Sunglasses- not just a style choice, but a vision-saving device

Photo courtesy of Steven Depolo on Flickr

Photo courtesy of Steven Depolo on Flickr

Not just a style choice

What do you think of when you see someone in sunglasses? Among the most common responses I hear from my patients when I ask them about sunglasses is “fashion.” And while your Michael Kors sunglasses can be an excellent fashion accessory, they can also be a tool well suited to add to your arsenal of eye protection.

Sunglasses are protection

The next question I hear when discussing sunglasses with my patients is “protection from what?” Sunglasses can help provide protection from damaging UV rays of the sun, serve as a barrier for ocular allergens to help reduce allergic conjunctivitis in patients who have eye allergies, and protect the surface of your eyes if you are a patient with tear film insufficiency or dry eyes.

Watch out for UV rays

Damaging Ultraviolet (UV) rays from the sun can cause indirect DNA damage and contribute to skin cancer. It can also cause changes to the health and structure of your eyes. UV ray exposure has unfortunately been linked with a higher incidence of macular degeneration, certain forms of cataracts, and pterygiums (those fleshy growths on the white of the eye that can grow to cover your pupil).

UV radiation from the sun comes in three forms- A, B and C. UV C is the most mutagenic, which means it is the most damaging of the three. Fortunately, our planet’s ozone layer absorbs most of this type of radiation so that it never makes it down to us. UV B is the form of radiation from the sun that causes sunburns, and sunscreens that are labelled with SPF numbers describe how well they block UV B. UV A unfortunately also damages the DNA in your skin and eyes. New full-spectrum sunscreens and sunblocks can help protect your skin from both UV A and UV B radiation. Similar to a full-spectrum sunblock, sunglasses with UV A and UV B protection can help prevent your eyes from exposure to 99.9% of UV A and UV B rays. 

Allergy protection

For patients who suffer from seasonal allergies, especially contact lens wearers, wearing a large pair of sunglasses can be an ideal barrier for potential ocular allergens. Whether they are sport sunglasses or the larger fashion sunglasses, having larger lenses and a bit of face wrap, or curves to fit the front of your face, allow sunglasses to block a lot of the pollens, dust and spores that can trigger eye allergies.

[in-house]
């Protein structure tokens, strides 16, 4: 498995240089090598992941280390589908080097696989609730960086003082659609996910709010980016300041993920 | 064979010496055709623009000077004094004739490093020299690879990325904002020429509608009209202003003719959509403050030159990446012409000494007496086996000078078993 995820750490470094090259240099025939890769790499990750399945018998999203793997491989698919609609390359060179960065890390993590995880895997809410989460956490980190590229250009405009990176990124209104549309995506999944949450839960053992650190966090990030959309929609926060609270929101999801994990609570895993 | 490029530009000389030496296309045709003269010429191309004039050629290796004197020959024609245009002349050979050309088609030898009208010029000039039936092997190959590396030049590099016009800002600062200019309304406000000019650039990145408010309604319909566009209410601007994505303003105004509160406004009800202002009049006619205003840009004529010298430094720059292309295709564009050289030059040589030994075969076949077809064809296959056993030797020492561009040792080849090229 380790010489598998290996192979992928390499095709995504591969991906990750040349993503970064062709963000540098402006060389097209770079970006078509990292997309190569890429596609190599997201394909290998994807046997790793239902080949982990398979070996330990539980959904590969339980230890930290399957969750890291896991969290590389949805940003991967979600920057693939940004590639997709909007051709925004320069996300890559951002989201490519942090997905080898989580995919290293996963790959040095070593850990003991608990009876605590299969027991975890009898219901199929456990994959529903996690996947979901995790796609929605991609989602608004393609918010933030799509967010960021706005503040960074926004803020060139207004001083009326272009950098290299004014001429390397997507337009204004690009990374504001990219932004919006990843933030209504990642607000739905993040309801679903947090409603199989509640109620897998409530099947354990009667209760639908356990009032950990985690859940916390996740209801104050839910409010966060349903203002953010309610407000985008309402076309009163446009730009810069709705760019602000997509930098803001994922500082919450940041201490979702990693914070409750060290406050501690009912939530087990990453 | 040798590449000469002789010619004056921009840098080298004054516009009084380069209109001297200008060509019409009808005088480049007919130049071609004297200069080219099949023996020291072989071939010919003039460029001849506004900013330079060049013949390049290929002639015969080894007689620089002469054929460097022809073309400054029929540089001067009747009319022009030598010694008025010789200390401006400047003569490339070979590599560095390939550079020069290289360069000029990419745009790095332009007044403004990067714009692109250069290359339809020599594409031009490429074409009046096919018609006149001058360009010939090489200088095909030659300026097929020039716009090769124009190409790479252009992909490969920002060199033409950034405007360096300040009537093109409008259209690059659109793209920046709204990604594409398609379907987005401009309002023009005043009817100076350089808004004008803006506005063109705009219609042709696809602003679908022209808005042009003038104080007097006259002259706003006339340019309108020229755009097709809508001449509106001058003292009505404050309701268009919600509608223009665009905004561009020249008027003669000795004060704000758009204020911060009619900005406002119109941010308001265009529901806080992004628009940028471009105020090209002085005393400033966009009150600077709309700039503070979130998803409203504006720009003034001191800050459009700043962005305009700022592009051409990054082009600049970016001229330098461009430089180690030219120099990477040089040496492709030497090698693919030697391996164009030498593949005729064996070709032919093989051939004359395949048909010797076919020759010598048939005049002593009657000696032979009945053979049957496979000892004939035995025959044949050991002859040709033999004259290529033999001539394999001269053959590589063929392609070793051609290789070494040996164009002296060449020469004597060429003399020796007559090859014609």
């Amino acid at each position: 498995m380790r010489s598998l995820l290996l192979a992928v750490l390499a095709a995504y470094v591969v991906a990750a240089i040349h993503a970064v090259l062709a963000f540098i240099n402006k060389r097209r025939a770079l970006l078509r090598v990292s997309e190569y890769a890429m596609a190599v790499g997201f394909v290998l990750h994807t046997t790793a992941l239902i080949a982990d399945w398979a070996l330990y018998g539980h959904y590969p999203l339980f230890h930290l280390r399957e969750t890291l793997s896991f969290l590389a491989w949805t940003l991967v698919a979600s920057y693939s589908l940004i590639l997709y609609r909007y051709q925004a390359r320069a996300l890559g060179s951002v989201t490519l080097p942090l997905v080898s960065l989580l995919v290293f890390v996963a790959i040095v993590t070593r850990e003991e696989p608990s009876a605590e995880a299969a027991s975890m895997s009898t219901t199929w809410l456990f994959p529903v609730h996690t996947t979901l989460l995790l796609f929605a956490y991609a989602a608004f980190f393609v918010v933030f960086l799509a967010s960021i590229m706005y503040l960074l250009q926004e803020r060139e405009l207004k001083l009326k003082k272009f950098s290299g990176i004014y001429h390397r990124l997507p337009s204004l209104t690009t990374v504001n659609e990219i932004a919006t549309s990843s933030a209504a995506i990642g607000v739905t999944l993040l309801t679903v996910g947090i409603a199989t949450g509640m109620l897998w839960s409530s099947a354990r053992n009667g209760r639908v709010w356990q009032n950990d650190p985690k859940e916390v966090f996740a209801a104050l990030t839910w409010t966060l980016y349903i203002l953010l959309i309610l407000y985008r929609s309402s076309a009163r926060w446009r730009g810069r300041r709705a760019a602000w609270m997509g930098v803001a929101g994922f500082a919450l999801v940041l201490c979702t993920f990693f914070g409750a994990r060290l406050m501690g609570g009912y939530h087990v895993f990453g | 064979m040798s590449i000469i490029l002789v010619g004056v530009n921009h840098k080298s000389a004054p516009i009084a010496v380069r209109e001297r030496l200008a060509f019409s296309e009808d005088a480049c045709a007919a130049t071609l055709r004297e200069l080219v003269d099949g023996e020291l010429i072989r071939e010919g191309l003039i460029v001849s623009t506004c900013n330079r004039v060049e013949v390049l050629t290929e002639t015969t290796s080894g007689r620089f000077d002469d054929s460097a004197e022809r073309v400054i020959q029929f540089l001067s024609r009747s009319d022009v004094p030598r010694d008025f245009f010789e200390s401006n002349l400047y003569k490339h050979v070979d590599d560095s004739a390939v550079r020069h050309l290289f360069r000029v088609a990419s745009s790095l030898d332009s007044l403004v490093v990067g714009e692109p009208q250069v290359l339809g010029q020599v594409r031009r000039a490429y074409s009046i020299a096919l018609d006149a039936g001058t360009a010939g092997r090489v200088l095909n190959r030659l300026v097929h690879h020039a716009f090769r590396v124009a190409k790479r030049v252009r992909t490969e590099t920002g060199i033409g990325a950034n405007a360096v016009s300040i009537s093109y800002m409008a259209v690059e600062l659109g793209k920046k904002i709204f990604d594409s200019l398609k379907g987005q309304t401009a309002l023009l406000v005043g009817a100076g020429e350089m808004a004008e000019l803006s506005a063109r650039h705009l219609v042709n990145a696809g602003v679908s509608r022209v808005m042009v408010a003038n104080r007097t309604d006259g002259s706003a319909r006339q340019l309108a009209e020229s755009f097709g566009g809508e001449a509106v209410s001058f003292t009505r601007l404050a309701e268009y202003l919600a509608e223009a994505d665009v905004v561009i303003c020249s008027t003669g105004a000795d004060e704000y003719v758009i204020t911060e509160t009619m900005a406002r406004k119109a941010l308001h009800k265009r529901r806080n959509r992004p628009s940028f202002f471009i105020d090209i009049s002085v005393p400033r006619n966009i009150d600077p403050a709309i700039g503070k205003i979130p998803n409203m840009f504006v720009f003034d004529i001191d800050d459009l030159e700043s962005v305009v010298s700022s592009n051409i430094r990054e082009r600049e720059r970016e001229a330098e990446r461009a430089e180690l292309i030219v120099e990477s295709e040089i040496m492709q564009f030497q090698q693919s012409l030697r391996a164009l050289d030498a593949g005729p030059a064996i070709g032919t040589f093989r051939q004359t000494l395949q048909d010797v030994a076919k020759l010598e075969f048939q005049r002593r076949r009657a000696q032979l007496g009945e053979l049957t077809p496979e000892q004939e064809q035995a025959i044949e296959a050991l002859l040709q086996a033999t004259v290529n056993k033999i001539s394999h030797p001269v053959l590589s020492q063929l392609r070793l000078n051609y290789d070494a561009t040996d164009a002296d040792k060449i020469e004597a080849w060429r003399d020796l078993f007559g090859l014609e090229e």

Similarly, for patients who suffer from tear film insufficiency or dry eye, having a large barrier in front of the eyes to protect from the elements encountered outdoors can make treatment and management of this eye disease much easier. 

Sunglasses are always going to be seen as a fashion accessory, but try not to forget how beneficial they can be for eye protection. And remember – there is nothing wrong with looking good while taking care of your eyes! 

~Ranjeet S. Bajwa, OD, FAAO
California Optometric Association
http://eyehelp.org
http://www.coavision.org

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Hitting the slopes? Be prepared for snow blindness.

Courtesy of kasiat on Flickr.

Courtesy of kasiat on Flickr.

Tis’ the season to go skiing and snowboarding.  Ski resorts all over the state are opening this month.  It is a well-known fact that spending time outdoors is healthy for not only your body, but your eyes too.  So get ready, get set, and go!  But before you swish down the mountain, ask yourself if you have taken the necessary steps in protecting your eyes from developing snow blindness – a specific form of something called Photokeratitis or Ultraviolet Keratitis.

Snow blindness can be thought of as a really bad sunburn of your eyes (cornea and conjunctiva).  It is caused by exposure of your unprotected eyes to natural sunlight that is reflected off of the snow or ice.  With just the right mix of high altitude and freshly packed snow, your eyes may be subjected to as much as 80% of UV radiation damage in a very short period of time.

After exposure to ultraviolet (UV) radiation, the white part of your eyes (conjunctiva) may look extremely red and the clear covering of your eyes (cornea) may take on a glassy appearance.

Overall, your eyes will not be feeling too great.  With every blink, you may experience unrelenting pain, intense tearing, sandy and gritty feeling, eyelid twitching, discomfort with bright lights and a natural tendency to want to blink more rapidly or shut your eyes tight.  Your vision may be reduced to varying degrees.

The best way to prevent snow blindness is to wear UV-blocking sunglasses or goggles that only allow a certain amount of visible light through. Also, remember to don that protective eyewear whether it is a sunny or a gloomy, overcast day – UV rays can reach your eyes under any condition.

Courtesy of tk-link on Flickr

Courtesy of tk-link on Flickr.

In the event that you forget to bring your sunglasses or you lose them on the way down the slopes and sustain subsequent sun damage to your eyes, your friendly optometrist can promptly treat your symptoms and provide comfort and relief.

While snow blindness is a one form of Photokeratitis,  there are also other forms of which you should be aware, including artificial lights from suntanning beds, electric sparks, halogen desk lamps, flood lights, and arc welding (welder’s flash, arc eye, flash burn) just to name a few.  The prevention is the same.  Wear your UV-blocking sunglasses or goggles to not only look stylin’, but to preserve the health of your eyes and sight.

See you on the slopes!

~Judy Tong, OD, FAAO, FAAO
California Optometric Association
http://www.coavision.org